ALLISON: What did you write about in your story, Cole?
COLE: Do you mean in terms of plot? Because plot isn’t always the most important thing.
ALLISON: Well, that’s true. What I’ve been telling the class this week is about characters. You should know everything about your characters, down to their favorite food. What’s your main character’s favorite food?
COLE: Fish skins in gravy.
COLE: Earphone felt. It doesn’t matter. Corn cobs razed clean of kernels beforehand. Why would your character’s favorite food be important? The only reason it would be is if it implies something vital about their internal self, like if they’re a cannibal.
ALLISON: That’s an interesting thought. Let’s move on to-
COLE: If he was a cannibal, you would have found a more interesting way to reveal that major aspect of his life before you brought up what his favorite food is, so it wouldn’t matter.
ALLISON: (Sigh) I suppose, Cole.
COLE: Unless you were waiting to reveal his cannibalism because the twist was central to the story, in which case you better have a more important way to show it than his favorite food, so it still doesn’t matter.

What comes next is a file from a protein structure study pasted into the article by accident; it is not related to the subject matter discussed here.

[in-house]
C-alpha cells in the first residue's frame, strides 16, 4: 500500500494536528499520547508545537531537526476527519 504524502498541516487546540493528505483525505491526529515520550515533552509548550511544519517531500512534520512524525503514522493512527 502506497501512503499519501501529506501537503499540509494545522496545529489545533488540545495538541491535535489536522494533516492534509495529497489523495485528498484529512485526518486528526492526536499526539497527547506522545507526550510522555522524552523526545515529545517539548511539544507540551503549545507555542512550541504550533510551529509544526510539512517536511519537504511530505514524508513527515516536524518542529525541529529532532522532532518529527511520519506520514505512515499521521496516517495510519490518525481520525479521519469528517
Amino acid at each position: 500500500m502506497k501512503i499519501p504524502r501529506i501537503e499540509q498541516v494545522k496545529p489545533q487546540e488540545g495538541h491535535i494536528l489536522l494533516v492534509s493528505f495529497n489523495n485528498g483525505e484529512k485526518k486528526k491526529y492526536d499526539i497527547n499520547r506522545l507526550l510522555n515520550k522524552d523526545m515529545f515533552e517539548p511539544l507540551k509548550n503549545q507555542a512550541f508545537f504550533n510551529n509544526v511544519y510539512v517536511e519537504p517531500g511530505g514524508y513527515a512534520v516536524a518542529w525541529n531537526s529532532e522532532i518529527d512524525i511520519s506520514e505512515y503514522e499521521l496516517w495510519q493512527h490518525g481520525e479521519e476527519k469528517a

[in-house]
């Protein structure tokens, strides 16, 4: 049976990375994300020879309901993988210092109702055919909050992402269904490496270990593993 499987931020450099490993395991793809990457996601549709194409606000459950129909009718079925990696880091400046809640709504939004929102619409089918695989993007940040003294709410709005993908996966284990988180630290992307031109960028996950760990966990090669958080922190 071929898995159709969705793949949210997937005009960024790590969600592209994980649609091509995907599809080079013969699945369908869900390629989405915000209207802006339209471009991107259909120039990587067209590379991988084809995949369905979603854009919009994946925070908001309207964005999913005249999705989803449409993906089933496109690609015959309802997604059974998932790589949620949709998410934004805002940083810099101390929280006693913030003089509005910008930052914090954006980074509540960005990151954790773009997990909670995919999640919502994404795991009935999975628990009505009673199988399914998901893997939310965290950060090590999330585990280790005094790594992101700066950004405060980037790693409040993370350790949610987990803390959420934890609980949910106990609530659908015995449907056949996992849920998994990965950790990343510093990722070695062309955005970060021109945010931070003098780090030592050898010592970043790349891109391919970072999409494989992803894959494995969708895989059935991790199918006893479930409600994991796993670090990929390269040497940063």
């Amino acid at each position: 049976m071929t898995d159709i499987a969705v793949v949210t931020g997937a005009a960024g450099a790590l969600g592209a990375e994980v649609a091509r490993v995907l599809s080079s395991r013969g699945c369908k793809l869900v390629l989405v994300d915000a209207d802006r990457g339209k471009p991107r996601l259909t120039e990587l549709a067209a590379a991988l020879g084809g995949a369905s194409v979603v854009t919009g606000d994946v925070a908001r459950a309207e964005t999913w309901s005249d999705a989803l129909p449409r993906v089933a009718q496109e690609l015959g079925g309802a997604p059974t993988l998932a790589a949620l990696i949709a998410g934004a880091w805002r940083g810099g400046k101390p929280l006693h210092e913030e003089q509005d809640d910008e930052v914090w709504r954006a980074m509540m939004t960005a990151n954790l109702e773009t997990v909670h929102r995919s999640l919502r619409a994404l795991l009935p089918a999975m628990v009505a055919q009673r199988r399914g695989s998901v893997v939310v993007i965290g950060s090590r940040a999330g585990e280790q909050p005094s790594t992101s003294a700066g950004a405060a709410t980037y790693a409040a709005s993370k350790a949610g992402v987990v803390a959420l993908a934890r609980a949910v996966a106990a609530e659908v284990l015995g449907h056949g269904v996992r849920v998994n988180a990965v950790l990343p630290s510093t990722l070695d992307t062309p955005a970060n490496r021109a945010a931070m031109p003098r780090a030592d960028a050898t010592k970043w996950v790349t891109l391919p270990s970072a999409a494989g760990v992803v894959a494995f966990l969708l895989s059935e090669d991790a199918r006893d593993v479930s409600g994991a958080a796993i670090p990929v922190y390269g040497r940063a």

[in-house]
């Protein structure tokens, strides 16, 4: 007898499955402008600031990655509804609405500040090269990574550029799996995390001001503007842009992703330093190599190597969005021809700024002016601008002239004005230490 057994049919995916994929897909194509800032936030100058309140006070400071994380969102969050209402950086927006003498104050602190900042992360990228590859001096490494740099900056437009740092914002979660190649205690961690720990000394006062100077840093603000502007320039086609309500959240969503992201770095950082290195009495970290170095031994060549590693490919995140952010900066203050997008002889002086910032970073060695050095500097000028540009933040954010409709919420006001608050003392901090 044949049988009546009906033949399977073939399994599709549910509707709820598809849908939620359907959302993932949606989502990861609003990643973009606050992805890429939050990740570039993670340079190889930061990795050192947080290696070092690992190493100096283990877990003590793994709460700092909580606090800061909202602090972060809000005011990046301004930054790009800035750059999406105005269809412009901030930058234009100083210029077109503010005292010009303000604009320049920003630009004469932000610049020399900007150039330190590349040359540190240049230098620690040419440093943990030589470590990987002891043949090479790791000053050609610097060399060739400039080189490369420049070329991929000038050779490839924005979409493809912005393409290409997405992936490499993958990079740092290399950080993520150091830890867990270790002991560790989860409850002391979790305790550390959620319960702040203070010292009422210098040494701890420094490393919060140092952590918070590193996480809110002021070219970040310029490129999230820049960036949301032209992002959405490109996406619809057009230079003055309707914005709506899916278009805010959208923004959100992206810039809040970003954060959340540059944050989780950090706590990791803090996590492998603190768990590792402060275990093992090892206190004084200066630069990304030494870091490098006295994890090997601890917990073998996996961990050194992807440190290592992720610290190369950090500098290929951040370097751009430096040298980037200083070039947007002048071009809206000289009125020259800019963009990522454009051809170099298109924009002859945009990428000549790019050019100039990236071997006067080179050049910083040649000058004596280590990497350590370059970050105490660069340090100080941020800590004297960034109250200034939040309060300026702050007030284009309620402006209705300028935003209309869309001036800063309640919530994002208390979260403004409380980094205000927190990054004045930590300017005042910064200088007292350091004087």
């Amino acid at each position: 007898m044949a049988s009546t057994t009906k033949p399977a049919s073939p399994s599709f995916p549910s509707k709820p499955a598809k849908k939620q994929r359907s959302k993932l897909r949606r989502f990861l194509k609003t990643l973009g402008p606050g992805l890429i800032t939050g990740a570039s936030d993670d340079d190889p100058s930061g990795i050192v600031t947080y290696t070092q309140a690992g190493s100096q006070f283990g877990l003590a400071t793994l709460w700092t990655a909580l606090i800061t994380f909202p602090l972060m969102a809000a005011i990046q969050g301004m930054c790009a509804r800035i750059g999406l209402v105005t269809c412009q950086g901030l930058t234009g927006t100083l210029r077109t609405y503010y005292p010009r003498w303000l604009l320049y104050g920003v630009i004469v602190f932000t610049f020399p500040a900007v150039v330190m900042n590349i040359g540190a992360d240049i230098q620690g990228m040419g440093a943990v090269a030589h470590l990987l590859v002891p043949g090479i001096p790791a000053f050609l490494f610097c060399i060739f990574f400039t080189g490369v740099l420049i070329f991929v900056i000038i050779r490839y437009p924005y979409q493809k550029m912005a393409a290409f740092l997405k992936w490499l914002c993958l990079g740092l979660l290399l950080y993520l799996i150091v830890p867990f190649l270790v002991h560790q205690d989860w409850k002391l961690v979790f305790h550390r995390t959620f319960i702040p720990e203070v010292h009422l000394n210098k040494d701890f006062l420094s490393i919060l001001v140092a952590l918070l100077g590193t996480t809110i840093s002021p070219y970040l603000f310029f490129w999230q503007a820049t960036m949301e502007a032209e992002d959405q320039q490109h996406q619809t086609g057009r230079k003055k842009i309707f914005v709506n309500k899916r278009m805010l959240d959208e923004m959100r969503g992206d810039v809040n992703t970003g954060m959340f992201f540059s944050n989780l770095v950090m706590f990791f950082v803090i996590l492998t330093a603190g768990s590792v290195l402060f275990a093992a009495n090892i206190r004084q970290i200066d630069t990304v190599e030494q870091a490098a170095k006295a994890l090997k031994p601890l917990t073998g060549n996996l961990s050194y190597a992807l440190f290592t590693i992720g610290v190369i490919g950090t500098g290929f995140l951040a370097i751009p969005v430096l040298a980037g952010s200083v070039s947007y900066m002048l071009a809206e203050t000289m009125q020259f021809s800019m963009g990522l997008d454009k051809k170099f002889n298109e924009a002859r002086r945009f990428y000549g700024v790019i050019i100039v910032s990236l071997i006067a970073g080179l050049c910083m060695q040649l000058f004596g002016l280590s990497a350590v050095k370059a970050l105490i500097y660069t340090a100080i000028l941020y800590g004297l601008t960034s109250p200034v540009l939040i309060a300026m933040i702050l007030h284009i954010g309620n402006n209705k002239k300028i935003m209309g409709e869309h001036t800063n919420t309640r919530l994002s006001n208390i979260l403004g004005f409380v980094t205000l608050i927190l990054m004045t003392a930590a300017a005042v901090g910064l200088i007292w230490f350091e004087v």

ALLISON: Shall we move on?
COLE: So when you think about it, “You should know your character’s favorite food” is reductive tripe mass-fed to talent-less dabblers because it falsely implies some deep understanding of fiction planning. Allison, you didn’t know any better than to toss it out because your being tapped to teach this class has nothing to do with any insight or ability on your own part.
ALLISON: Go to the office, Cole. Just go to the office.
COLE: (walking out of the door) Dilettante.
ALLISON: I swear, you are the worst 5th grader.